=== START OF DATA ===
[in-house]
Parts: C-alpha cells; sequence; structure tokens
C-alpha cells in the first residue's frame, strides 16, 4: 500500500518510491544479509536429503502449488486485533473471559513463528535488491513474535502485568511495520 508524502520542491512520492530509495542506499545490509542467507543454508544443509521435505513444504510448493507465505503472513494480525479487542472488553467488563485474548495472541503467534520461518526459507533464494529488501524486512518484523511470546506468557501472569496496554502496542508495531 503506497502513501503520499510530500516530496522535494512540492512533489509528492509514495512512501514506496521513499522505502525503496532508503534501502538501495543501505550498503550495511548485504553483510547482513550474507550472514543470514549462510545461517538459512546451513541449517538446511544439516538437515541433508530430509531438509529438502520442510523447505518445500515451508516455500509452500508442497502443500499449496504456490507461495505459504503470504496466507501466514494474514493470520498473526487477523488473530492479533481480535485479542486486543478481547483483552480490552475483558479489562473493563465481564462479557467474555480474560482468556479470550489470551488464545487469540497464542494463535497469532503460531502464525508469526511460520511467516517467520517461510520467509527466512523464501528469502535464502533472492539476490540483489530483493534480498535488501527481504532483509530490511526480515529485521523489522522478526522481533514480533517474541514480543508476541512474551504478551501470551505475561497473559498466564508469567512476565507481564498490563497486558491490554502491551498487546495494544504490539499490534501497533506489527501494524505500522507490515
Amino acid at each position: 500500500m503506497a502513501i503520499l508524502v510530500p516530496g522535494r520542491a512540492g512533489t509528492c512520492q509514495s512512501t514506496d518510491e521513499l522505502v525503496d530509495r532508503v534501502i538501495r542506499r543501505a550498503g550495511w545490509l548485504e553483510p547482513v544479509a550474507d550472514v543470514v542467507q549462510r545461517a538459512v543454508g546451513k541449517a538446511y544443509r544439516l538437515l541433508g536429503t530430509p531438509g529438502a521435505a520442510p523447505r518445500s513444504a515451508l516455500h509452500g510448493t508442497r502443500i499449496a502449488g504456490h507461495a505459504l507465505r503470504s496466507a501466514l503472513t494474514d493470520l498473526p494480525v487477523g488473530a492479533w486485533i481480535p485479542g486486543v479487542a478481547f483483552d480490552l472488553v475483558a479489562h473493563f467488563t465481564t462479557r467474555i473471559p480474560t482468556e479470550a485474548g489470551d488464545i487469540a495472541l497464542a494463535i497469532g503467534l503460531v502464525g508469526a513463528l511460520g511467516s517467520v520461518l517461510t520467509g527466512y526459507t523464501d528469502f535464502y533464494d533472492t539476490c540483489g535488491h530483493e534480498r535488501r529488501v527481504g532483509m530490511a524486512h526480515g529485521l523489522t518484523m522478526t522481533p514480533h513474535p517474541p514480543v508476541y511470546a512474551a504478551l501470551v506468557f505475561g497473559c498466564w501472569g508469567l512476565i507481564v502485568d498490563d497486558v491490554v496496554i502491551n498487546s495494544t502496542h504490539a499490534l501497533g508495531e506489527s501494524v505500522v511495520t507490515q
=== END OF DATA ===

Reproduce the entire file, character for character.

[in-house]
Parts: C-alpha cells; sequence; structure tokens
C-alpha cells in the first residue's frame, strides 16, 4: 500500500518510491544479509536429503502449488486485533473471559513463528535488491513474535502485568511495520 508524502520542491512520492530509495542506499545490509542467507543454508544443509521435505513444504510448493507465505503472513494480525479487542472488553467488563485474548495472541503467534520461518526459507533464494529488501524486512518484523511470546506468557501472569496496554502496542508495531 503506497502513501503520499510530500516530496522535494512540492512533489509528492509514495512512501514506496521513499522505502525503496532508503534501502538501495543501505550498503550495511548485504553483510547482513550474507550472514543470514549462510545461517538459512546451513541449517538446511544439516538437515541433508530430509531438509529438502520442510523447505518445500515451508516455500509452500508442497502443500499449496504456490507461495505459504503470504496466507501466514494474514493470520498473526487477523488473530492479533481480535485479542486486543478481547483483552480490552475483558479489562473493563465481564462479557467474555480474560482468556479470550489470551488464545487469540497464542494463535497469532503460531502464525508469526511460520511467516517467520517461510520467509527466512523464501528469502535464502533472492539476490540483489530483493534480498535488501527481504532483509530490511526480515529485521523489522522478526522481533514480533517474541514480543508476541512474551504478551501470551505475561497473559498466564508469567512476565507481564498490563497486558491490554502491551498487546495494544504490539499490534501497533506489527501494524505500522507490515
Amino acid at each position: 500500500m503506497a502513501i503520499l508524502v510530500p516530496g522535494r520542491a512540492g512533489t509528492c512520492q509514495s512512501t514506496d518510491e521513499l522505502v525503496d530509495r532508503v534501502i538501495r542506499r543501505a550498503g550495511w545490509l548485504e553483510p547482513v544479509a550474507d550472514v543470514v542467507q549462510r545461517a538459512v543454508g546451513k541449517a538446511y544443509r544439516l538437515l541433508g536429503t530430509p531438509g529438502a521435505a520442510p523447505r518445500s513444504a515451508l516455500h509452500g510448493t508442497r502443500i499449496a502449488g504456490h507461495a505459504l507465505r503470504s496466507a501466514l503472513t494474514d493470520l498473526p494480525v487477523g488473530a492479533w486485533i481480535p485479542g486486543v479487542a478481547f483483552d480490552l472488553v475483558a479489562h473493563f467488563t465481564t462479557r467474555i473471559p480474560t482468556e479470550a485474548g489470551d488464545i487469540a495472541l497464542a494463535i497469532g503467534l503460531v502464525g508469526a513463528l511460520g511467516s517467520v520461518l517461510t520467509g527466512y526459507t523464501d528469502f535464502y533464494d533472492t539476490c540483489g535488491h530483493e534480498r535488501r529488501v527481504g532483509m530490511a524486512h526480515g529485521l523489522t518484523m522478526t522481533p514480533h513474535p517474541p514480543v508476541y511470546a512474551a504478551l501470551v506468557f505475561g497473559c498466564w501472569g508469567l512476565i507481564v502485568d498490563d497486558v491490554v496496554i502491551n498487546s495494544t502496542h504490539a499490534l501497533g508495531e506489527s501494524v505500522v511495520t507490515q